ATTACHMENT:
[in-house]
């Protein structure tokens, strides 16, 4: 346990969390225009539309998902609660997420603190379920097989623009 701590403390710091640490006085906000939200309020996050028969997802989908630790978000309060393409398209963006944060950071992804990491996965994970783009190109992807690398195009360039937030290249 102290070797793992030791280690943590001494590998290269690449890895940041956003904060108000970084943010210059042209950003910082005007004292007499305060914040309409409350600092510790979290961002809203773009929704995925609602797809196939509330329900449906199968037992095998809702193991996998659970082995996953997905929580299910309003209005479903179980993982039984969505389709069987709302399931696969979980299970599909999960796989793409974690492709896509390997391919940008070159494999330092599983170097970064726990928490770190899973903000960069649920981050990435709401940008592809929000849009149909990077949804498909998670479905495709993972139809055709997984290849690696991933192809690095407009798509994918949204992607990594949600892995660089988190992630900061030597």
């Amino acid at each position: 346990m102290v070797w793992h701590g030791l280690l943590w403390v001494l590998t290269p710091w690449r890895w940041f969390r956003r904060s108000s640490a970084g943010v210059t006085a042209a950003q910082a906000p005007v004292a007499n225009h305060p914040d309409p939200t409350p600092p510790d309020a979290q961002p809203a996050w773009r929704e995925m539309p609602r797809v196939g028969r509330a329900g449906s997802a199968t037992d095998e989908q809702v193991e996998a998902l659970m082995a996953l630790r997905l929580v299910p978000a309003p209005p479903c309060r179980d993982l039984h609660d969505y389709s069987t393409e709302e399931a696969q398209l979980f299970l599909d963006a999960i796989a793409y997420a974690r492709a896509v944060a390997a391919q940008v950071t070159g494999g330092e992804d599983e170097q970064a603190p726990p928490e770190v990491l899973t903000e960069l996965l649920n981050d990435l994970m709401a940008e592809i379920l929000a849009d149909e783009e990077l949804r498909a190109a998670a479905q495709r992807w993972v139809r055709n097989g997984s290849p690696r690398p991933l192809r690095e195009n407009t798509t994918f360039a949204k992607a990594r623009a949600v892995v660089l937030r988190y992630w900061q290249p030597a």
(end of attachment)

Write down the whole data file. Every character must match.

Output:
[in-house]
């Protein structure tokens, strides 16, 4: 346990969390225009539309998902609660997420603190379920097989623009 701590403390710091640490006085906000939200309020996050028969997802989908630790978000309060393409398209963006944060950071992804990491996965994970783009190109992807690398195009360039937030290249 102290070797793992030791280690943590001494590998290269690449890895940041956003904060108000970084943010210059042209950003910082005007004292007499305060914040309409409350600092510790979290961002809203773009929704995925609602797809196939509330329900449906199968037992095998809702193991996998659970082995996953997905929580299910309003209005479903179980993982039984969505389709069987709302399931696969979980299970599909999960796989793409974690492709896509390997391919940008070159494999330092599983170097970064726990928490770190899973903000960069649920981050990435709401940008592809929000849009149909990077949804498909998670479905495709993972139809055709997984290849690696991933192809690095407009798509994918949204992607990594949600892995660089988190992630900061030597």
């Amino acid at each position: 346990m102290v070797w793992h701590g030791l280690l943590w403390v001494l590998t290269p710091w690449r890895w940041f969390r956003r904060s108000s640490a970084g943010v210059t006085a042209a950003q910082a906000p005007v004292a007499n225009h305060p914040d309409p939200t409350p600092p510790d309020a979290q961002p809203a996050w773009r929704e995925m539309p609602r797809v196939g028969r509330a329900g449906s997802a199968t037992d095998e989908q809702v193991e996998a998902l659970m082995a996953l630790r997905l929580v299910p978000a309003p209005p479903c309060r179980d993982l039984h609660d969505y389709s069987t393409e709302e399931a696969q398209l979980f299970l599909d963006a999960i796989a793409y997420a974690r492709a896509v944060a390997a391919q940008v950071t070159g494999g330092e992804d599983e170097q970064a603190p726990p928490e770190v990491l899973t903000e960069l996965l649920n981050d990435l994970m709401a940008e592809i379920l929000a849009d149909e783009e990077l949804r498909a190109a998670a479905q495709r992807w993972v139809r055709n097989g997984s290849p690696r690398p991933l192809r690095e195009n407009t798509t994918f360039a949204k992607a990594r623009a949600v892995v660089l937030r988190y992630w900061q290249p030597a």